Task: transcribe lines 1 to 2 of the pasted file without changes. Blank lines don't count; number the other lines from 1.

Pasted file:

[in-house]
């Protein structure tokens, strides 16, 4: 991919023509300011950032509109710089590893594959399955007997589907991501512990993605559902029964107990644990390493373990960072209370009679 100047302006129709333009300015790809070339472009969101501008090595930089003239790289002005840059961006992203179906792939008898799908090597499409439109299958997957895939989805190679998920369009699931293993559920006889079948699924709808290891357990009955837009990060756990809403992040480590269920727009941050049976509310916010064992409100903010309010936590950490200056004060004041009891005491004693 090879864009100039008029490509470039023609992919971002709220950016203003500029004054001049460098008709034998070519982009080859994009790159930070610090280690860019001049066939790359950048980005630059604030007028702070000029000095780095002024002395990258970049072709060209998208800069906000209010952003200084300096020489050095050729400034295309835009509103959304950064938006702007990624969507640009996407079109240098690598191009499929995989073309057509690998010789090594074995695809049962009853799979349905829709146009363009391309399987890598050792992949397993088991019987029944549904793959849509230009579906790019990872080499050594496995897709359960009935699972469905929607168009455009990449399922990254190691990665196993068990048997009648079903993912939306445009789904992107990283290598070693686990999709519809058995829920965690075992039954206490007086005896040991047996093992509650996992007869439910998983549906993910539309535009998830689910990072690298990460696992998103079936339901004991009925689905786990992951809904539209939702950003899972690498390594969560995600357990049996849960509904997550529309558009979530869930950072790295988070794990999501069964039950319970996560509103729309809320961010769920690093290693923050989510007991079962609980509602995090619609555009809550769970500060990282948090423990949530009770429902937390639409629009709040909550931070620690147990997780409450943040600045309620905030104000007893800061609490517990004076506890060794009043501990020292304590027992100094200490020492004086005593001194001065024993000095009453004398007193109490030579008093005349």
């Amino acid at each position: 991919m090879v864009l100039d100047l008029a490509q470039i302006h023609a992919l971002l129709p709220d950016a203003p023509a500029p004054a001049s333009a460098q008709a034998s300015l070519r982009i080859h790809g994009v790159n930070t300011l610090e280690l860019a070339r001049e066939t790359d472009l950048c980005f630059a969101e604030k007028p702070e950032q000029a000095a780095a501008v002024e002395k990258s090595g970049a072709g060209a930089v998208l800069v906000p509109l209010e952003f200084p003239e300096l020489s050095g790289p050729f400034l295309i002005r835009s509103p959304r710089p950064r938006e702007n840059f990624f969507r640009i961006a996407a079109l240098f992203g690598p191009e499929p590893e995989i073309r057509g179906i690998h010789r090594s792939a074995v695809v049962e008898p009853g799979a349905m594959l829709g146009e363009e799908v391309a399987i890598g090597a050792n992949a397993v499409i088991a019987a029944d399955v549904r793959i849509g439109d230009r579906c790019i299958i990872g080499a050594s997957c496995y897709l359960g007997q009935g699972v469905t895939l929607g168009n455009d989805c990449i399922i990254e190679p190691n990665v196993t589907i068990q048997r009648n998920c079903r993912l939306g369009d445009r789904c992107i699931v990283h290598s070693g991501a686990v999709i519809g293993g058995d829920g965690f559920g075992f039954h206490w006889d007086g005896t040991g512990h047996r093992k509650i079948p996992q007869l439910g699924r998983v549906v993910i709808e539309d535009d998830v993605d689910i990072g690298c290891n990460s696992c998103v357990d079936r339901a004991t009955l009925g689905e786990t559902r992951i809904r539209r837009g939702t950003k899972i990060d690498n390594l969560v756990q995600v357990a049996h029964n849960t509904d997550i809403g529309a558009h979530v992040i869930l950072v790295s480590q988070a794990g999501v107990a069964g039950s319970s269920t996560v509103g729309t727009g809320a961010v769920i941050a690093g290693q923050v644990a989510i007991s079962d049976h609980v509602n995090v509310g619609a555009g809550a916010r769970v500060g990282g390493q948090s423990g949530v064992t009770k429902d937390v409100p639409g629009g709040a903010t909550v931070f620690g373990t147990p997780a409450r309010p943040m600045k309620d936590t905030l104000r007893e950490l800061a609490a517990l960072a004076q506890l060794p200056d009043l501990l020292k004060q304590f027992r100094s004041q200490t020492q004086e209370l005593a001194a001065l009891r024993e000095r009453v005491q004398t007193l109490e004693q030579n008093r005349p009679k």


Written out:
[in-house]
């Protein structure tokens, strides 16, 4: 991919023509300011950032509109710089590893594959399955007997589907991501512990993605559902029964107990644990390493373990960072209370009679 100047302006129709333009300015790809070339472009969101501008090595930089003239790289002005840059961006992203179906792939008898799908090597499409439109299958997957895939989805190679998920369009699931293993559920006889079948699924709808290891357990009955837009990060756990809403992040480590269920727009941050049976509310916010064992409100903010309010936590950490200056004060004041009891005491004693 090879864009100039008029490509470039023609992919971002709220950016203003500029004054001049460098008709034998070519982009080859994009790159930070610090280690860019001049066939790359950048980005630059604030007028702070000029000095780095002024002395990258970049072709060209998208800069906000209010952003200084300096020489050095050729400034295309835009509103959304950064938006702007990624969507640009996407079109240098690598191009499929995989073309057509690998010789090594074995695809049962009853799979349905829709146009363009391309399987890598050792992949397993088991019987029944549904793959849509230009579906790019990872080499050594496995897709359960009935699972469905929607168009455009990449399922990254190691990665196993068990048997009648079903993912939306445009789904992107990283290598070693686990999709519809058995829920965690075992039954206490007086005896040991047996093992509650996992007869439910998983549906993910539309535009998830689910990072690298990460696992998103079936339901004991009925689905786990992951809904539209939702950003899972690498390594969560995600357990049996849960509904997550529309558009979530869930950072790295988070794990999501069964039950319970996560509103729309809320961010769920690093290693923050989510007991079962609980509602995090619609555009809550769970500060990282948090423990949530009770429902937390639409629009709040909550931070620690147990997780409450943040600045309620905030104000007893800061609490517990004076506890060794009043501990020292304590027992100094200490020492004086005593001194001065024993000095009453004398007193109490030579008093005349």